I ARTIST. Everyone is an artist

The theory saying that “each of us is an artist” was developed tens of years ago. However, at that time there were much fewer cameras available to transform everyone into an “artist”, there was no Internet which provided an audience for “everyone”. And therefore today, this idea, which returned several times over the years, could have a completely different meaning. What kind of meaning? Bloggers reassure us encouragingly: “you’re an artist – create!”, “Instagram allows us all to be artists, even me” and committed intellectuals persuade: “when all people become artists acting in their own right, art becomes meaningless” and “there is a difference between creating things and creating meaningful things”.

Exhibitions and galleries more and more often show works of anonymous authors, downloaded from the Internet, and recognised artists use photographs taken by mobile phones and imitate amateur photography style. All major festivals and exhibitions refer to the concepts of mass culture, de-aesthetisation of photography and impact of the Internet.
And all of this is enough to ask the question: what is it then? Are we all artists? Where lies the difference between enthusiasts, professionals, amateurs and artists in modern photography? What does it mean to be a wedding photographer and what does it mean to be a blogger whose works are shown in galleries? How does “amateur photography” affect the world of “professional art”?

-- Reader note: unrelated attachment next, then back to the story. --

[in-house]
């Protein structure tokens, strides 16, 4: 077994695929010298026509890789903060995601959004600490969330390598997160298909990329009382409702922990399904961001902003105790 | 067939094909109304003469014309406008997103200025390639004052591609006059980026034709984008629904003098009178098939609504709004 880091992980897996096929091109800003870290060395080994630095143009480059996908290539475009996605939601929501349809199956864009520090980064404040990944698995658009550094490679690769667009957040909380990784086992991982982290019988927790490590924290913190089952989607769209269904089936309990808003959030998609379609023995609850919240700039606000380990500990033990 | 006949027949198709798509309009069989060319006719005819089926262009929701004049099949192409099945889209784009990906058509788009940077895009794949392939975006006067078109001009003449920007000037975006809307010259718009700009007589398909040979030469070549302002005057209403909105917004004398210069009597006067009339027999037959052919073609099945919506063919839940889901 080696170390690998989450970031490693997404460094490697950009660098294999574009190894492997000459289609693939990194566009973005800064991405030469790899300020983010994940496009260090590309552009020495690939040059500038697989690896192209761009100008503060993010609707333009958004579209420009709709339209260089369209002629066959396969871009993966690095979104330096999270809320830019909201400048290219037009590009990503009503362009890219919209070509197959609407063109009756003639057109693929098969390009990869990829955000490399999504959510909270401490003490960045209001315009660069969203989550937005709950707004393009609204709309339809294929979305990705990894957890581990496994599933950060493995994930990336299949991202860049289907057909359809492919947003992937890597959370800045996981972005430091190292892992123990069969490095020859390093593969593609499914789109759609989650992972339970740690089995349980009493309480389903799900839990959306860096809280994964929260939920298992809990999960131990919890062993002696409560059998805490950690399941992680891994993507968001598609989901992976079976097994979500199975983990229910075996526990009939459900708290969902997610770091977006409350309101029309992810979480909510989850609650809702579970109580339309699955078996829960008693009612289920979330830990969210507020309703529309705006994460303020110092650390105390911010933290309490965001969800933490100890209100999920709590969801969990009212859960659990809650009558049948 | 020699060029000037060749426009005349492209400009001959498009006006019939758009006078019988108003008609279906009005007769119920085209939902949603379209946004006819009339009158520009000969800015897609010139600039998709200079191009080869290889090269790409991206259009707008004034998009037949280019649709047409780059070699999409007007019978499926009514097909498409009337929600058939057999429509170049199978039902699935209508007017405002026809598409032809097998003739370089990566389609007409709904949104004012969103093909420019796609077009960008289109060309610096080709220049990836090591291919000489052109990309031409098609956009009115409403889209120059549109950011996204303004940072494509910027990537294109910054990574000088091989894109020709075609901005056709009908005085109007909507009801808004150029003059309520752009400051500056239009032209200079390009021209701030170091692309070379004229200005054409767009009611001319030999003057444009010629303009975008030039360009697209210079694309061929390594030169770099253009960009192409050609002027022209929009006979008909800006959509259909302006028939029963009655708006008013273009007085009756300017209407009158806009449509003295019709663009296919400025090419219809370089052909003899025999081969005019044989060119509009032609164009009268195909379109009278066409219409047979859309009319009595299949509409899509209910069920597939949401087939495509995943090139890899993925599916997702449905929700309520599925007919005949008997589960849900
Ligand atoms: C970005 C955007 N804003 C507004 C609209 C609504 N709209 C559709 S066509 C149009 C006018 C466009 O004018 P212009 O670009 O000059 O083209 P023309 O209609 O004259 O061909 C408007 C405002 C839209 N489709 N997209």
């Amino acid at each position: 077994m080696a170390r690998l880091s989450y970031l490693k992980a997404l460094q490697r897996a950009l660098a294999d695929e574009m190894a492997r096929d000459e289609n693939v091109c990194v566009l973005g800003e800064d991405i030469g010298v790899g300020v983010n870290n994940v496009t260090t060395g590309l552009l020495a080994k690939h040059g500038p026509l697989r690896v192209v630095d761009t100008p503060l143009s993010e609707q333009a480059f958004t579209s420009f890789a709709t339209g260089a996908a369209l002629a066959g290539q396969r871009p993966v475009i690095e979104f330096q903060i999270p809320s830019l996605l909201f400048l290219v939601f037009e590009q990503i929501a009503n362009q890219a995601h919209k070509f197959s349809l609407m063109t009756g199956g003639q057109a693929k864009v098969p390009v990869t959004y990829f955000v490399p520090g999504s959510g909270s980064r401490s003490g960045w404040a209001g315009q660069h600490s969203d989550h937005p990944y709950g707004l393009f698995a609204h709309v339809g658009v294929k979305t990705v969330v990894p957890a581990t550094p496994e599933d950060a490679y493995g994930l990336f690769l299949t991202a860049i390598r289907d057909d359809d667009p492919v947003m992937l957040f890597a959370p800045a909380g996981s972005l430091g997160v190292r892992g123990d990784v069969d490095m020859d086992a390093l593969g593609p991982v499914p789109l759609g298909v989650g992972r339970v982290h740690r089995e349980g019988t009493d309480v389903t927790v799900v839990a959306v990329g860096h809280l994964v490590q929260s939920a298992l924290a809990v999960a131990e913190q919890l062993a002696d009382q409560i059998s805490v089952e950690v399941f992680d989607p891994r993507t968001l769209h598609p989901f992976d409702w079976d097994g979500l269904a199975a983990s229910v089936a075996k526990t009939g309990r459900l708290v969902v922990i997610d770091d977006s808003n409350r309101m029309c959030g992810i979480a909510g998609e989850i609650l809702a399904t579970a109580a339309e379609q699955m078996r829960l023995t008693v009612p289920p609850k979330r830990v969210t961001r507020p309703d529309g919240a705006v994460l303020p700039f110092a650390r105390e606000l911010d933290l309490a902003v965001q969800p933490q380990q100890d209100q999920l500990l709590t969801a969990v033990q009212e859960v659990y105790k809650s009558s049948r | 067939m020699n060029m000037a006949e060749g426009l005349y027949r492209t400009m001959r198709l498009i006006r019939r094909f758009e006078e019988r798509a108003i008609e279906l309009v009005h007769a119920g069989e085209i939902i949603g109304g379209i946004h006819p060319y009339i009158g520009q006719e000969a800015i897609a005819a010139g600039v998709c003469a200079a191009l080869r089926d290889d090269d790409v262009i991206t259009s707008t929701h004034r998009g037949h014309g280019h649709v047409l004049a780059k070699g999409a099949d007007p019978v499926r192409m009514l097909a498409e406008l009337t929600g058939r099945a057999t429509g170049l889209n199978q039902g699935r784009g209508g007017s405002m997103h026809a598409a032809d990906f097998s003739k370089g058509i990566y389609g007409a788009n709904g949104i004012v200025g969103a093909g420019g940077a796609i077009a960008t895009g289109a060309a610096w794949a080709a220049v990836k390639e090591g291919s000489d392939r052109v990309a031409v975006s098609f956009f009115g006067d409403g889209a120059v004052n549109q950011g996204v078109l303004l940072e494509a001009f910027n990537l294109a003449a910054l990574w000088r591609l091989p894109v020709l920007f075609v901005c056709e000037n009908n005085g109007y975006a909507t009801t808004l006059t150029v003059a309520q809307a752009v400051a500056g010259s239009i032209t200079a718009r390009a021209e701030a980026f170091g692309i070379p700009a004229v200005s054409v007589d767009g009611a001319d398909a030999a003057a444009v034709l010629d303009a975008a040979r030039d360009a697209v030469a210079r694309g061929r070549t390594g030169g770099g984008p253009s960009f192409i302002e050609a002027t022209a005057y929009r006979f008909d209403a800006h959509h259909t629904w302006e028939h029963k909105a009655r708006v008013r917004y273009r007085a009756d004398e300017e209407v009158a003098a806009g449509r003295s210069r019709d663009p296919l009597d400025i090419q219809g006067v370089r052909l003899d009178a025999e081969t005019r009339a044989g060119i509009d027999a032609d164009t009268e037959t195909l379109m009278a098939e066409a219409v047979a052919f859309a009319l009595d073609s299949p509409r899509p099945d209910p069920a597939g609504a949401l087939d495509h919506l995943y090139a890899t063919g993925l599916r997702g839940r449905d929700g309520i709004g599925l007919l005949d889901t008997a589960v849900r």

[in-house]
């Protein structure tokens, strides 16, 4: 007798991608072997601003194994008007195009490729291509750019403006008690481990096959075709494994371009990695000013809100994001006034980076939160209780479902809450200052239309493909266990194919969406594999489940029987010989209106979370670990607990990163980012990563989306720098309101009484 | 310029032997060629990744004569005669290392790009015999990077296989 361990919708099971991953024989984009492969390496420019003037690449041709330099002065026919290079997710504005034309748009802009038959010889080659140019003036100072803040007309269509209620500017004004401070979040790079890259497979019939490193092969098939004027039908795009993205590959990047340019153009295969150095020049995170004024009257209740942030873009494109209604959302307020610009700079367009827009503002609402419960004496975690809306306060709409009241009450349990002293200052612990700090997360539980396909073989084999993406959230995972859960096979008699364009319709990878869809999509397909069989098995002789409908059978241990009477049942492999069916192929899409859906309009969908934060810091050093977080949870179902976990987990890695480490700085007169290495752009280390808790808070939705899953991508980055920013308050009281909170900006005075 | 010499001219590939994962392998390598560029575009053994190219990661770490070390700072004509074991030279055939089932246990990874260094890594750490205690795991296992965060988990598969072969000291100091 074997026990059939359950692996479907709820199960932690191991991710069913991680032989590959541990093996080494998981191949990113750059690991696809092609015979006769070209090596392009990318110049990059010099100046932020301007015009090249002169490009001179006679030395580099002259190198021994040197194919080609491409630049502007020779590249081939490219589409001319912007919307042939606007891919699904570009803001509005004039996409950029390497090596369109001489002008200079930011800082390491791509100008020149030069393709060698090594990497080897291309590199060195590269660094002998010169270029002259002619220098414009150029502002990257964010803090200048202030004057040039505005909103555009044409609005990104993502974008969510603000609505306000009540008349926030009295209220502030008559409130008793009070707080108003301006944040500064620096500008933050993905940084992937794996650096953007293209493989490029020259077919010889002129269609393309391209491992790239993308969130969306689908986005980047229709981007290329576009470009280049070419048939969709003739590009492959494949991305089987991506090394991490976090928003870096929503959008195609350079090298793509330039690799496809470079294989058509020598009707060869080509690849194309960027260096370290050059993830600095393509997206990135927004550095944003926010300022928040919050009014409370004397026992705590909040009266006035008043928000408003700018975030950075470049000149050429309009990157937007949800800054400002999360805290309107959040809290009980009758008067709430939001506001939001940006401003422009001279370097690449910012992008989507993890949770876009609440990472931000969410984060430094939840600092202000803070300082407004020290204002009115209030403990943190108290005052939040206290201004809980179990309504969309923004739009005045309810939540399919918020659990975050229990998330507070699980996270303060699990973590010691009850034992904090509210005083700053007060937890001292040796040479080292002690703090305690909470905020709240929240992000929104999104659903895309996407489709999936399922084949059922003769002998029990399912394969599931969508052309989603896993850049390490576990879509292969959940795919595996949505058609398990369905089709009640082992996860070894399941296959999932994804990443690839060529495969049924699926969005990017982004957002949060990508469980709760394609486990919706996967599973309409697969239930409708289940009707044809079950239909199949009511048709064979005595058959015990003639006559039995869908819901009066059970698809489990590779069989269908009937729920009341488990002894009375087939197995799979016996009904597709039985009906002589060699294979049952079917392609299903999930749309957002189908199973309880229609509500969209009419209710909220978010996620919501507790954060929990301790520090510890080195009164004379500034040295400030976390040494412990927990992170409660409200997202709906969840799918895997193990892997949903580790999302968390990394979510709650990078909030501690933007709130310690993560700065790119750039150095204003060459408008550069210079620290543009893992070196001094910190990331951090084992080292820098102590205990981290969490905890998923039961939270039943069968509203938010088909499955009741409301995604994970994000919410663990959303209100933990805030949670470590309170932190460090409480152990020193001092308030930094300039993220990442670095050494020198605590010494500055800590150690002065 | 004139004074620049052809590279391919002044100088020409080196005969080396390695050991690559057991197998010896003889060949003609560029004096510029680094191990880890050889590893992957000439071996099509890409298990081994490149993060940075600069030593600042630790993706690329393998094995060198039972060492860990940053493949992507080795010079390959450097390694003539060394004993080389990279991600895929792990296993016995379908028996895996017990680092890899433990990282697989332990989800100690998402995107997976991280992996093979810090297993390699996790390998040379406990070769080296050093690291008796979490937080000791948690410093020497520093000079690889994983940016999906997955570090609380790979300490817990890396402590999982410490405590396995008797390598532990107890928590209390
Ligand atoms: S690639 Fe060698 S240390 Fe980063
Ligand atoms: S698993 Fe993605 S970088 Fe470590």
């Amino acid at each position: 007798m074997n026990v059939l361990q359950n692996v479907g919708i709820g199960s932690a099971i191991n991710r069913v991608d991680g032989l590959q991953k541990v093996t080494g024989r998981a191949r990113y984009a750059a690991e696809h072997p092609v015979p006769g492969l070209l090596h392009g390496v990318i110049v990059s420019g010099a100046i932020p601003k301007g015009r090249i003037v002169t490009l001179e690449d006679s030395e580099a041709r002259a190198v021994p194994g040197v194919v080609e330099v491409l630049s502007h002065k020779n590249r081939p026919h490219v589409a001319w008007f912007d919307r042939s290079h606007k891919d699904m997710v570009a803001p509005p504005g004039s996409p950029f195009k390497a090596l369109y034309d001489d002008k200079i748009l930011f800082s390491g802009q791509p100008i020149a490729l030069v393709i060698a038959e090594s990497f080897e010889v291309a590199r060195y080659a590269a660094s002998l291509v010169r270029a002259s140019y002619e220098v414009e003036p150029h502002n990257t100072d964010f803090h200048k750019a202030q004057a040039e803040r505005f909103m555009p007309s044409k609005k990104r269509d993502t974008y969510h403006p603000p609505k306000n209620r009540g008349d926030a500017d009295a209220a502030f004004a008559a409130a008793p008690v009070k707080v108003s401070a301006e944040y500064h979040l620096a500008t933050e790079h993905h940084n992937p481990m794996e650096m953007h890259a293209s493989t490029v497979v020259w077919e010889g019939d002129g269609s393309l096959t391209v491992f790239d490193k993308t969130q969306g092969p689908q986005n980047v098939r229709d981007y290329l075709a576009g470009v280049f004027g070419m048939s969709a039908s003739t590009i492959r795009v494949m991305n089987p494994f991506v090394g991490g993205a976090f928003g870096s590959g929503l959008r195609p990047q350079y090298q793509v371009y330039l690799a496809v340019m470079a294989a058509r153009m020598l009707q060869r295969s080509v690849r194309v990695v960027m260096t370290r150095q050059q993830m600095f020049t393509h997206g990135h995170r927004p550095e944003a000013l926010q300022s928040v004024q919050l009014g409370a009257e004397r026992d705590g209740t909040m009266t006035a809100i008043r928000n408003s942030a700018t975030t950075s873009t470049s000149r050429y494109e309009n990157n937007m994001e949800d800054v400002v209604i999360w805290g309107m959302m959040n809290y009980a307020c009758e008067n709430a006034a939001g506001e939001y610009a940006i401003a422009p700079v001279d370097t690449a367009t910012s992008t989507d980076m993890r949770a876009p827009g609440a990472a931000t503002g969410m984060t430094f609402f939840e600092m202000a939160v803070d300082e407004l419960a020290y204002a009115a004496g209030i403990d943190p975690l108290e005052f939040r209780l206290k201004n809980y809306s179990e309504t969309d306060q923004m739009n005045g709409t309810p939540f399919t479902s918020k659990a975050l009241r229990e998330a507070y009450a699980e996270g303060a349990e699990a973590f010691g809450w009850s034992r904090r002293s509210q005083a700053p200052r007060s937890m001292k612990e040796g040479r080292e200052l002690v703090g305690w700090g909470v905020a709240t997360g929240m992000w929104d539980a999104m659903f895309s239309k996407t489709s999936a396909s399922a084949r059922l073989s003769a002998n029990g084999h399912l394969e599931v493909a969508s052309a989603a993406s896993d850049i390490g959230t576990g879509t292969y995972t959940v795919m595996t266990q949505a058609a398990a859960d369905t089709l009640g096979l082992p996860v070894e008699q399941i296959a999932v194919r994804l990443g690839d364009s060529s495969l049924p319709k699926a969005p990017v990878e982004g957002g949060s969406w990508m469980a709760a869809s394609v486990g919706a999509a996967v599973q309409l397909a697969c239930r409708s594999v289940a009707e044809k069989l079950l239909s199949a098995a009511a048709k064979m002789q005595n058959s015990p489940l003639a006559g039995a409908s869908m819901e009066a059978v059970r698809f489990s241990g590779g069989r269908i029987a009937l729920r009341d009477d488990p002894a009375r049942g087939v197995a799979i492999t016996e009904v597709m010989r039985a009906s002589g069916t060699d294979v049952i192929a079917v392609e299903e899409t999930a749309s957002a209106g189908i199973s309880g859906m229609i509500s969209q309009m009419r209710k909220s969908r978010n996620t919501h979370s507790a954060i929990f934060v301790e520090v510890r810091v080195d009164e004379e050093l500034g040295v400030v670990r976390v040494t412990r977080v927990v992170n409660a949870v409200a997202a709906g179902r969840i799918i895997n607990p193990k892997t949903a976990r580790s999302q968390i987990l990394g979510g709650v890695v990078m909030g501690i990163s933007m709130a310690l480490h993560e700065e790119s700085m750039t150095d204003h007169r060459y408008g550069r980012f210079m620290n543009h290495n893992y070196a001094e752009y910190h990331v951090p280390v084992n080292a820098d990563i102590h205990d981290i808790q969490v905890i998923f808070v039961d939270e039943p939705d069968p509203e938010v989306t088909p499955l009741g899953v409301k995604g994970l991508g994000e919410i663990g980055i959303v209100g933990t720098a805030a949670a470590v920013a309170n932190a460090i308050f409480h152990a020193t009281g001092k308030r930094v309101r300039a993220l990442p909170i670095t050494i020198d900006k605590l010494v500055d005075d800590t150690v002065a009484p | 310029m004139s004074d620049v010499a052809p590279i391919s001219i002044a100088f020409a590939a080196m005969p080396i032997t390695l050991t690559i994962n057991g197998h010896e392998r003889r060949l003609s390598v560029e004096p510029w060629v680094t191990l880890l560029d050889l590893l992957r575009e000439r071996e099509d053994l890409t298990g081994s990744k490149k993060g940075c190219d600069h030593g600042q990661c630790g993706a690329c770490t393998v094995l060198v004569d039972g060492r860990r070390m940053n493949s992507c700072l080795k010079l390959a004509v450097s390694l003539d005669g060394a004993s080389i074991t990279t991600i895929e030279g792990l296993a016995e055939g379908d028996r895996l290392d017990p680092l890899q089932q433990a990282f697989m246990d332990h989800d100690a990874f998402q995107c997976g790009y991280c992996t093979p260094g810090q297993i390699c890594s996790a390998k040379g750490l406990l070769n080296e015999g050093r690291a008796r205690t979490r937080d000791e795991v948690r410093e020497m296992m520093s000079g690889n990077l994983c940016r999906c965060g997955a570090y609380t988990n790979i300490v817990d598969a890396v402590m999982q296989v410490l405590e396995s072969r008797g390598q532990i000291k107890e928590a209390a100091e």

The I ARTIST block is composed of two parts. The central focus will be a group exhibition prepared by one of the most brilliant artists and curators, an observant commentator and researcher of modern visual culture – Joan Fontcuberta. The exhibition titled I ARTIST. Transcendent Amateur will include works by both recognised artists and anonymous authors from the Internet. What is the difference? For years now, Joan Fontcuberta has been asking difficult and provocative questions in his work as an artist and curator. He questions objectivity of photography, reliability of mass media, plays with patterns, stereotypes and habits. This time he confronts us with a question “What does it mean to be an artist?”.
The second part of the block is titled I ARTIST. Archives and Amateurs and includes presentations of amateur and anonymous photographs from the past, exhibitions and archives, mainly home collections.